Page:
A question we get asked all the time at Andros South is ‘how far should I lead a bonefish?’ In other words, how far in front of the fish should I aim my cast? Bonefish are almost always moving and therefore it is important to present the fly far enough in front to avoid ‘lining’ them. Most fish don’t appreciate the fly line slapping the surface of the water over their heads, and bonefish are no exception.
We’d love to give you an exact answer on how far to lead your fly, but unfortunately, it isn’t quite that simple. As with most fishing-related questions the answer is, you got it, it depends! We’ve asked our super experienced guide team and have heard a number of answers from 2-3 feet, to 18 inches, to right on his head mon!
So, if you’re looking for a generalized answer, we’d say presenting the fly a few feet in front of a cruising bonefish will get you in the zone the majority of the time. However, from our experience, how far to lead a bonefish depends on a number of variables such as the following..
- Speed of the Fish: This one’s not rocket surgery, but worth mentioning nonetheless. If the fish is moving fast, lead more. If the fish is moving slow, lead less… But you already knew that!
- Weight of the Fly: The key to catching bonefish is getting your fly into the feeding zone as quickly as possible. The majority of a bonefish’s diet is found along the bottom and therefore getting your fly down (to where a fish can see it) is crucial. If using a light fly, you may have to lead your fly further ahead of the fish to ensure it gets down in time for the fish to see it.
- Depth of the Water: Just like the weight of the fly, determining how far to lead your fly in order to get your fly deep enough is important. Bonefish are focused on the bottom, so if you spot fish in deeper water, it may be necessary to lead the fish more to get your fly down in time.
- Fish Behavior: The behavior of your target plays a huge role in where to land your fly. If the fish is lazily cruising around the flats, then your textbook’2-3 feet ahead’ cast will most likely ensure your fly will sink to the proper depth without spooking the fish. However, if you find yourself casting to a tailing bonefish, your best option is to land your fly as close as possible. Tailing fish means happy fish and more often than not, ‘hitting ’em on the head‘ will elicit a strike… Trust us.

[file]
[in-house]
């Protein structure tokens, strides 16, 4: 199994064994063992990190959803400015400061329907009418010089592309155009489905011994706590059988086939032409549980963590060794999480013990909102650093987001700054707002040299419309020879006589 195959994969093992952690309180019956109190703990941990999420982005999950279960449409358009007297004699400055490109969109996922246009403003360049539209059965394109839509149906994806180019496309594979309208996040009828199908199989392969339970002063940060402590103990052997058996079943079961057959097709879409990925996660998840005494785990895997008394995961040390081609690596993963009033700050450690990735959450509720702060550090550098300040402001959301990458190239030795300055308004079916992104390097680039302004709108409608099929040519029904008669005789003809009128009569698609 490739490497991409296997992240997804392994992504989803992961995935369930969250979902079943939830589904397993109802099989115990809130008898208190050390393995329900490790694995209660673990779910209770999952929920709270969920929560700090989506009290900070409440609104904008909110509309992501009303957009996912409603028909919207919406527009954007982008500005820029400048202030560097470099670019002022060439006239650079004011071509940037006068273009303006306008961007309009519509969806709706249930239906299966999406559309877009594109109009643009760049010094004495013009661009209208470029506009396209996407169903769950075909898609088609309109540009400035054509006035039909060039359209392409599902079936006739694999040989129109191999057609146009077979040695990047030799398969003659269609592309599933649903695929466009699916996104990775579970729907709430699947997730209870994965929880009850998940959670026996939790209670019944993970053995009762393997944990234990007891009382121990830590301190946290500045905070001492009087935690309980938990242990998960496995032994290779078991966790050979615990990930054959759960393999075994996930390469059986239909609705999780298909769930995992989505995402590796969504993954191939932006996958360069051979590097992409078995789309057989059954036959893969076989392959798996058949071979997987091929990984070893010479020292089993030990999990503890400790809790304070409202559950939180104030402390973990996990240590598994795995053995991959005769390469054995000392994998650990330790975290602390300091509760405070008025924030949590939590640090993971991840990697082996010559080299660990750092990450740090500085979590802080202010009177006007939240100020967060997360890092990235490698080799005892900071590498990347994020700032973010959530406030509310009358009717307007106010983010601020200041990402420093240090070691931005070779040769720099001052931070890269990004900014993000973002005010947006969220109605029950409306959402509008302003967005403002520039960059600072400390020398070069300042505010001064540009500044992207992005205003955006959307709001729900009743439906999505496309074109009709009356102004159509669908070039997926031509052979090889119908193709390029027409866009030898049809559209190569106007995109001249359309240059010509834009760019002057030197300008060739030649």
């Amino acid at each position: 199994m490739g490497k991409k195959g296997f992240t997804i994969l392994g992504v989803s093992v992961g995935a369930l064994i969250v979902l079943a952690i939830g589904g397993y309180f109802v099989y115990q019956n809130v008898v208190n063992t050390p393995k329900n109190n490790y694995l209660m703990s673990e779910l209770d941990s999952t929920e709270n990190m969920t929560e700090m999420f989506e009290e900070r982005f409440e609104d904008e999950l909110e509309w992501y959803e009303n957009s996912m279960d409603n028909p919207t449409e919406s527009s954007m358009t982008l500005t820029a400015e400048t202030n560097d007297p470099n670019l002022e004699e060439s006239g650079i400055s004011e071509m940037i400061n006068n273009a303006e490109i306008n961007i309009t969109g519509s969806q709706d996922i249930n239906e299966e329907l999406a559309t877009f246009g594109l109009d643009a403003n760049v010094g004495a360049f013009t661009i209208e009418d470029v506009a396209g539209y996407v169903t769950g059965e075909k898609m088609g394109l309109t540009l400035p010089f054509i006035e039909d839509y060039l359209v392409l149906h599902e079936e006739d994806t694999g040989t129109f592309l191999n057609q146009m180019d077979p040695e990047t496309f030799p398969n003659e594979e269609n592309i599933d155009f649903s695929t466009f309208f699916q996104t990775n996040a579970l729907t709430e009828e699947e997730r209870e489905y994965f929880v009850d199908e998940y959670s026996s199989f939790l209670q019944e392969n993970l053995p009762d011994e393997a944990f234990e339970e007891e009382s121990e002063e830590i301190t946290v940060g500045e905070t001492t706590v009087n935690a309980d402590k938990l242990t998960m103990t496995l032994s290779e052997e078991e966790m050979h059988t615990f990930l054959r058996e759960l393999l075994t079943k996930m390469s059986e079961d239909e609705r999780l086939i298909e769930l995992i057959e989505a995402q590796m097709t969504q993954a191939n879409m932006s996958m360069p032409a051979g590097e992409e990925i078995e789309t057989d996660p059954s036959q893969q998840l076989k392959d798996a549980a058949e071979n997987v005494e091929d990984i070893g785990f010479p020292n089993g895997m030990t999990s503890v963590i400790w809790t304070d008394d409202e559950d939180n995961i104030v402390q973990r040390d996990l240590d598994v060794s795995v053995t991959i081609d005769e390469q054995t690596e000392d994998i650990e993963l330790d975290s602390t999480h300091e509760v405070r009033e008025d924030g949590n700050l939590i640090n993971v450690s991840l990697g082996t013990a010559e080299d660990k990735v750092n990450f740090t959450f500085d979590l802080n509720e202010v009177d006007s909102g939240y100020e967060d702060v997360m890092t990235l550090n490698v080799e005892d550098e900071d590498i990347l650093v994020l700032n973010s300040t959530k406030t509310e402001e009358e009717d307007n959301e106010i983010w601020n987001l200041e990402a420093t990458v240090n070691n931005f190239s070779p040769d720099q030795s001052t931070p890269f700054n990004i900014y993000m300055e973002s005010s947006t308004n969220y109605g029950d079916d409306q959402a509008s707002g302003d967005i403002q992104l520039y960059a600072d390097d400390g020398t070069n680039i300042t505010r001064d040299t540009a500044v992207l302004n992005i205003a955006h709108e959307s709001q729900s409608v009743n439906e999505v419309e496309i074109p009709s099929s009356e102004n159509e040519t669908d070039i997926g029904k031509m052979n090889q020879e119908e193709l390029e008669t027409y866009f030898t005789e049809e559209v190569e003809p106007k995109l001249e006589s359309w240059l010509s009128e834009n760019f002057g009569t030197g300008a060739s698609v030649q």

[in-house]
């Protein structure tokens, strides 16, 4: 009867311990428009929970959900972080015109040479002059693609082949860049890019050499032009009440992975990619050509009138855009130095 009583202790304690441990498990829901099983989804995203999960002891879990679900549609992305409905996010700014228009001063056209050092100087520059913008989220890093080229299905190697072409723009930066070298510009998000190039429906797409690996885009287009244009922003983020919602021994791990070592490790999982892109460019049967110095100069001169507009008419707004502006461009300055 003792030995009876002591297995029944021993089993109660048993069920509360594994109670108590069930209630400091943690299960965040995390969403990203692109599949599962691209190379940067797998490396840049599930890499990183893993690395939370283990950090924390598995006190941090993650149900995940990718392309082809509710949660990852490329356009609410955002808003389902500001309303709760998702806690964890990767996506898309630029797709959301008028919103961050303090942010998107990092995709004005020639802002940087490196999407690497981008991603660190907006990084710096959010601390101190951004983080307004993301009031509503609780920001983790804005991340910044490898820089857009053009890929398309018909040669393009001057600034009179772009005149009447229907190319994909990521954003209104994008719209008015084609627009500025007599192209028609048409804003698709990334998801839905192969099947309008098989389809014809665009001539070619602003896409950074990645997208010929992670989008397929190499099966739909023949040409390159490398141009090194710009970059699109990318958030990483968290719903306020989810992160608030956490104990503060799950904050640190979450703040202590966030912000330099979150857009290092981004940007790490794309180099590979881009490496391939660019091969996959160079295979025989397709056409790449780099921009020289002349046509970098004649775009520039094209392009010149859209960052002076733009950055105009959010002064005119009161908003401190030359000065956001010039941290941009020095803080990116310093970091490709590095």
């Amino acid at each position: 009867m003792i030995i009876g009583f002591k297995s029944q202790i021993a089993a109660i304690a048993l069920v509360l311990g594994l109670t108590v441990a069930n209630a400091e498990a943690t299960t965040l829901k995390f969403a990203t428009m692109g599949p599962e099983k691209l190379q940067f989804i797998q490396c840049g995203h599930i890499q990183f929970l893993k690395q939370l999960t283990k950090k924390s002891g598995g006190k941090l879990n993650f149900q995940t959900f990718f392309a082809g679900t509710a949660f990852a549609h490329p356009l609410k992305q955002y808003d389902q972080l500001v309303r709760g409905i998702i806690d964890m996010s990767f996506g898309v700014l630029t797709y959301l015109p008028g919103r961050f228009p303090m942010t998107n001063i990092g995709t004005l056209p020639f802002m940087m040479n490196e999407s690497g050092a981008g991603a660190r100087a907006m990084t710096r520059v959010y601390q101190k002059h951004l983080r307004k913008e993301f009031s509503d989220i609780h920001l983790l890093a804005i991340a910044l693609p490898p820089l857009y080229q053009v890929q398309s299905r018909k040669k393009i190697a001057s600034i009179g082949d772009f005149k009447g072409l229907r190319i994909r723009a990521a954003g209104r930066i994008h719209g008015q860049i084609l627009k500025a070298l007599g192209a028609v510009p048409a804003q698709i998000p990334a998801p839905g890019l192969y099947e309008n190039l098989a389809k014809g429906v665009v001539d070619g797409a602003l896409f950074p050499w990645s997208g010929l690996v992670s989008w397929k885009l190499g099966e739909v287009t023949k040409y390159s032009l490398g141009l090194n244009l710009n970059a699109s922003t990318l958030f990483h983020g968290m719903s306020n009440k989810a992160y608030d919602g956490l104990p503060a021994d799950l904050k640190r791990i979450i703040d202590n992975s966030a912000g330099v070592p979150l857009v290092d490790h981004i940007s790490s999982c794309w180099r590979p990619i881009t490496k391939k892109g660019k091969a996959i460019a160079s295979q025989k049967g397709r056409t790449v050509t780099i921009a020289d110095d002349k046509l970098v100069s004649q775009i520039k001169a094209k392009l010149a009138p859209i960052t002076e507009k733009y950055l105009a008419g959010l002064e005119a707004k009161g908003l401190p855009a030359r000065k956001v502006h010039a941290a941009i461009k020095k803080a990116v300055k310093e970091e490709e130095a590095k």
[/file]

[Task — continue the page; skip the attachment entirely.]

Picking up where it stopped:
- Fish Size: All other conditions aside, the size of the fish can play a role in how far to lead your cast as well. When fishing to average size bonefish, odds are a few feet in front will get it done. However, if you’re lucky to wander upon that double-digit monster, we’ve found landing your fly closer than normal results in more hookups. Big fish don’t get big by being stupid. Don’t give him a chance to inspect your fly, land it close!
- Weather: As with all realms of fishing, the weather dictates a lot of our decisions. On a calm sunny day, odds are leading your fly a little further than normal is your best option. Calm sunny days usually mean spooky fish, and landing your fly as delicately as possible is the primary concern. Lead the fish a little further to prevent the splash of the fly from spooking the fish. On the other hand, on a breezy day with lower light conditions, feel free to land your fly a little tighter! Bonefish are usually more comfortable under these conditions and a closer cast will often catch more fish… As long as it has a chance to get down!
More Tips on Casting to Bonefish
- Cast to the Shadow Side
- Bonefishing in Windy Conditions
- How Far Do You Have to Cast to Catch Bonefish?
Featured photo credit: Amelia Willson